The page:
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Daniel 7.15-28 ‘The end is nigh... or is it?’


This sermon was first preached at the 10:30 AM service on Sunday 2 May 2021 at Amington (Parish Church).

The text of the sermon is shown below, and can be downloaded as a PDF here.


https://www.youtube.com/watch?v=wkF8Rzn14XI

False summits

Last week we learned history’s secret – can you remember what it was?  God is able to keep his people safe even through the turmoil and pain of history; the Lamb wins.  That was the main point of Daniel’s dream – but what about those beasts?  The dream was terrifying for Daniel – but was it ‘just a dream’ or something more?

Once Jess and I walked up Snowdon – or whatever it’s going to be called now, I’m afraid I can’t pronounce it – and the peak was visible the whole way up,.  I was excited: I thought I was going to see the view from the top of Snowdon for the first time!

But, true to form, when we were only a few hundred metres from the top, the clouds descended, and so when we reached the top, as normal, we had a lovely view of the inside of a Welsh cloud.

We could see the top of Snowdon for almost the entire walk – but what’s more common are false summits.  You think you’re almost there, you struggle on, you get to the top of the rise... and then you see another, even steeper climb ahead.  Sometimes there are several of these, before you reach the actual summit.

Have you ever had that experience?  How did it make you feel?  Deflated, exhausted, frustrated, maybe even a bit angry!

Yet it’s all forgotten when you get to the top.

Now imagine you are on the same walk, but with someone who knows the way.  She is able to warn you about the false summits, so you don’t get too disheartened, but keep on going until you reach the top.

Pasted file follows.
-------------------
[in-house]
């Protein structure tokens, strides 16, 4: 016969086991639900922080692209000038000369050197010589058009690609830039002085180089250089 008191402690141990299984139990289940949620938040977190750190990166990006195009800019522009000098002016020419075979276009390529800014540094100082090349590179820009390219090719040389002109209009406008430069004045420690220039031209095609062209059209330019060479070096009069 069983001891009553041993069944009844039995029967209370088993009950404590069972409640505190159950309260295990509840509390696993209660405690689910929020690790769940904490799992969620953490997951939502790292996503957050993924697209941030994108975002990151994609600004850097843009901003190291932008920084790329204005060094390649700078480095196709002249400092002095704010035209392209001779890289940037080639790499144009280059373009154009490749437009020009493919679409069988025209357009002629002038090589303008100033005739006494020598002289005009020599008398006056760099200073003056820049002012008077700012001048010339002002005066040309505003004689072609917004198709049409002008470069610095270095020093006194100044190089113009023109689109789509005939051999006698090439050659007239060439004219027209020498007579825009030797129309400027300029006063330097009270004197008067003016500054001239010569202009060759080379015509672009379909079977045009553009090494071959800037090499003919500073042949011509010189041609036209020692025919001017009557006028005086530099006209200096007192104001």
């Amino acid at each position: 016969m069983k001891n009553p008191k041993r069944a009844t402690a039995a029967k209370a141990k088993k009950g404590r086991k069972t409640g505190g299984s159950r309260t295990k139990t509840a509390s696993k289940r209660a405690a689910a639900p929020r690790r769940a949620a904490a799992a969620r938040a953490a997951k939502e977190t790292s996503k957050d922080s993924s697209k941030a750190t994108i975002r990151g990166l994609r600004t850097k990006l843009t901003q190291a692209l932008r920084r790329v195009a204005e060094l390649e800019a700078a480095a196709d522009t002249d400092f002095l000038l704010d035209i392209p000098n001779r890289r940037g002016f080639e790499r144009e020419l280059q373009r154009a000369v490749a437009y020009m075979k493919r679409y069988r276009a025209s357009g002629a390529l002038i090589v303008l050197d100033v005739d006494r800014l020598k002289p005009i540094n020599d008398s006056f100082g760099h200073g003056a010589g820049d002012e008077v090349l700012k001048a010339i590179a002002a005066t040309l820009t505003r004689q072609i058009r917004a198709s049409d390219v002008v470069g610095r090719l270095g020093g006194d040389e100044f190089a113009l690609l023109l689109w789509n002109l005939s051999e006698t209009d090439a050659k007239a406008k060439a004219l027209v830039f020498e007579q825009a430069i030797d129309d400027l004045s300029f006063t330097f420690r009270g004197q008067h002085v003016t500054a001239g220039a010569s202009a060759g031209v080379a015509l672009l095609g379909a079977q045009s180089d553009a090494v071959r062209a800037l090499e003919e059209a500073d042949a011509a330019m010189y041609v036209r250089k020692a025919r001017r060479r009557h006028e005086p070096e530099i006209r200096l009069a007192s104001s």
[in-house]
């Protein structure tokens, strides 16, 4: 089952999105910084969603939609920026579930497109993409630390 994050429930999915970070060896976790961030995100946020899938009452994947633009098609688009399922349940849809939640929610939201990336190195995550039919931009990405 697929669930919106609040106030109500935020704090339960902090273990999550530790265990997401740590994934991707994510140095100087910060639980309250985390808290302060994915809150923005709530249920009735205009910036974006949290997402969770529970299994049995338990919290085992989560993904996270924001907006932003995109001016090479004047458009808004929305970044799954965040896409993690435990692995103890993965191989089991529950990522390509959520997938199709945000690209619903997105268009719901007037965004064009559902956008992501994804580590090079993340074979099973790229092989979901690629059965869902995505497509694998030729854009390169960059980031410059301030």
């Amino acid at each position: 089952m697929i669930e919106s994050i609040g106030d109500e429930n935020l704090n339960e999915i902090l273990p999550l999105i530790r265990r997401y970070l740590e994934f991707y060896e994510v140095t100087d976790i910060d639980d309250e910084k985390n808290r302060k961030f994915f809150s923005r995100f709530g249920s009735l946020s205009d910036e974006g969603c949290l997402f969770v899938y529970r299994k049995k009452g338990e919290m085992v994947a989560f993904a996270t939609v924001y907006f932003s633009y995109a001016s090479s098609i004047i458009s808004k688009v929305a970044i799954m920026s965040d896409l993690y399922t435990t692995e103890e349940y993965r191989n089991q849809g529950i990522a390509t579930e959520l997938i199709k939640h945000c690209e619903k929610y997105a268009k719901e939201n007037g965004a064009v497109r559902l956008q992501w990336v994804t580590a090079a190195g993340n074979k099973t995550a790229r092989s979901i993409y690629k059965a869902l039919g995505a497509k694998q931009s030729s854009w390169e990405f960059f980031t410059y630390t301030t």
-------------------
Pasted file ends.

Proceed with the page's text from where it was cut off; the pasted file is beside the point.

History is beastly (15-25)

Daniel’s dream is a bit like that friend: warning us of what’s to come.  He wanted to know what it meant, so he got over his inner ‘macho’, and decided to ask for directions:

‘I approached one of those standing there and asked him the meaning of all this.’

Daniel 7.15-16 (NIV)

The man – or angel, it doesn’t say – replied, ‘The four great beasts are four kings that will rise from the earth’ (17).  In that sense, the meaning of the dream is clear: it’s about actual kings who rule actual people in actual places.  Let’s not pretend or try to make this more complicated than it actually is!

As to who those four kings are or were – well, as I said last week, the first three are often identified as Babylon, Persia, and Greece – the first empires.  And I tend to agree – I see echoes with the statue in Nebuchadnezzar’s dream back in chapter 2 (2.31-33).

But what about the fourth beast, the fourth king?  Would that not be Rome, the empire that conquered Greece?  Maybe, but I’m not so sure.

Three times in this chapter we read this about the fourth beast:

‘It was different from all the former beasts’ (v7)

‘The fourth beast... was different from all the others’ (v19)

‘The fourth beast... will be different from all the other kingdoms and will devour the whole earth’ (v23)

Daniel 7.7, 19, 23 (NIV)

The fourth beast is different, different, different.  It is not like the other kingdoms: terrible though they were and would be, Daniel was told this one will devour the whole earth, trampling it down and crushing it.  It is uncompromising in its opposition to God, unrelenting in its reach, and unstoppable in its savagery.

And that’s why I think it’s still to come.  Rome was pretty bad, but really it was meet the new boss, same as the old boss.  So Rome can’t be the fourth kingdom because the fourth is something else, something new, something worse.